Navigating through cyberspace is a daunting task for most parents.

These adults are trying to keep children safe from whatever lurks in the sinister shadows of the internet and social media.

“I was definitely worried about cyber-stalking, cyber-bullying,” said Connecticut mom Carrie Swiatek Setter. 

It turns out, adult predators not as worrisome as you may think.              

“It is far more common that peers are involved in activities in terms of cyber-bullying that are causing a lot of damage,” explained child psychologist Dr. Laura Saunders at the Institute of Living at Hartford Health Care.

She warns parents to watch out for a change in patterns of behavior.

“They used to enjoy activities and they don’t enjoy activities any more. Now, they’re complaining all the time about going to school, they’re not wanting to go to school,” she said.

To find out more, Dr. Saunders said be more creative.

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Take a less direct approach and ask questions about their friends.

“They are more willing to talk about someone else but often that’s reflective of what’s going on with them,” she said.

Also, develop a social network with other parents like Setter did. 

“By talking to each other, we figured out that they were getting around all these things and so we definitely were like, ‘Okay, we need to do something different,'” she explained.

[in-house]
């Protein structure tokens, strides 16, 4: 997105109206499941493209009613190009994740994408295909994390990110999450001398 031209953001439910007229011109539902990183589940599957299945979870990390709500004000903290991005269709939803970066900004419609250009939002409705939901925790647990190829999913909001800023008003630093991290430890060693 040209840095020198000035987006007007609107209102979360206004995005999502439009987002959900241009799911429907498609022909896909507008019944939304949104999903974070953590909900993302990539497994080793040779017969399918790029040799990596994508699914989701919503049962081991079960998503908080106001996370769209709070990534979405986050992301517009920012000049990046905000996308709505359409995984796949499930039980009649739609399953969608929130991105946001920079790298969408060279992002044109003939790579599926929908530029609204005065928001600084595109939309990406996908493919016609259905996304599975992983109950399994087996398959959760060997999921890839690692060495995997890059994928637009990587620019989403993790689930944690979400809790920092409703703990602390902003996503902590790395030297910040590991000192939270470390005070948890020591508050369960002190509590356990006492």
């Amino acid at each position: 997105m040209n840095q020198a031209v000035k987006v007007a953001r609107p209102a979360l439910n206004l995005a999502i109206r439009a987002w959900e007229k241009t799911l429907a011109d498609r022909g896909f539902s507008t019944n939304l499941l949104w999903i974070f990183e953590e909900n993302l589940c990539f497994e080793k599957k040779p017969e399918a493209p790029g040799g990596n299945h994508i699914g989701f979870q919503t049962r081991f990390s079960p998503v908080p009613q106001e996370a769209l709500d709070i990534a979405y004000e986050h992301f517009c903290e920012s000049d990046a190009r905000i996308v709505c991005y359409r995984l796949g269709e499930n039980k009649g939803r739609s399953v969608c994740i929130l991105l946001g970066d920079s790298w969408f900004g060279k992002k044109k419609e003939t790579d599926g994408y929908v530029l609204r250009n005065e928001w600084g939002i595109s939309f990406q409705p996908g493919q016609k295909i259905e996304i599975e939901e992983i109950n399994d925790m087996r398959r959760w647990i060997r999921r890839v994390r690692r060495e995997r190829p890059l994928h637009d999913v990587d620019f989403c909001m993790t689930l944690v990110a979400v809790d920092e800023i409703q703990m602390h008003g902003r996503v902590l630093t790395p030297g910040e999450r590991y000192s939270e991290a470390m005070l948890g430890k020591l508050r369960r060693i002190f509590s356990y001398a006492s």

Dr. Saunders explained, “Sometimes, Parent A gets a piece of information, Parent B gets a different piece and Parent C gets a third piece and then you inquire about each of them and now you’re putting together a whole puzzle.”

Instead of setting up safeguards, Setter, a mother of three children, chose a different approach.

“The thing that I found that was most important was starting conversations with them about that, what to watch for and what to look for, because I felt if I set up any sort of filters, they would just find a way around it,” she said.

Direct conversation is what Dr. Saunders prescribes, minimizing the threat of cyber bullying. 

“The reality is, the more we can intervene when there are problems that are small, the better it is in the long run,” she explained.

Dr. Saunders said being involved in a child’s life is effective, especially as they reach adolescence where friends’ opinions and values hold more weight than those of parents.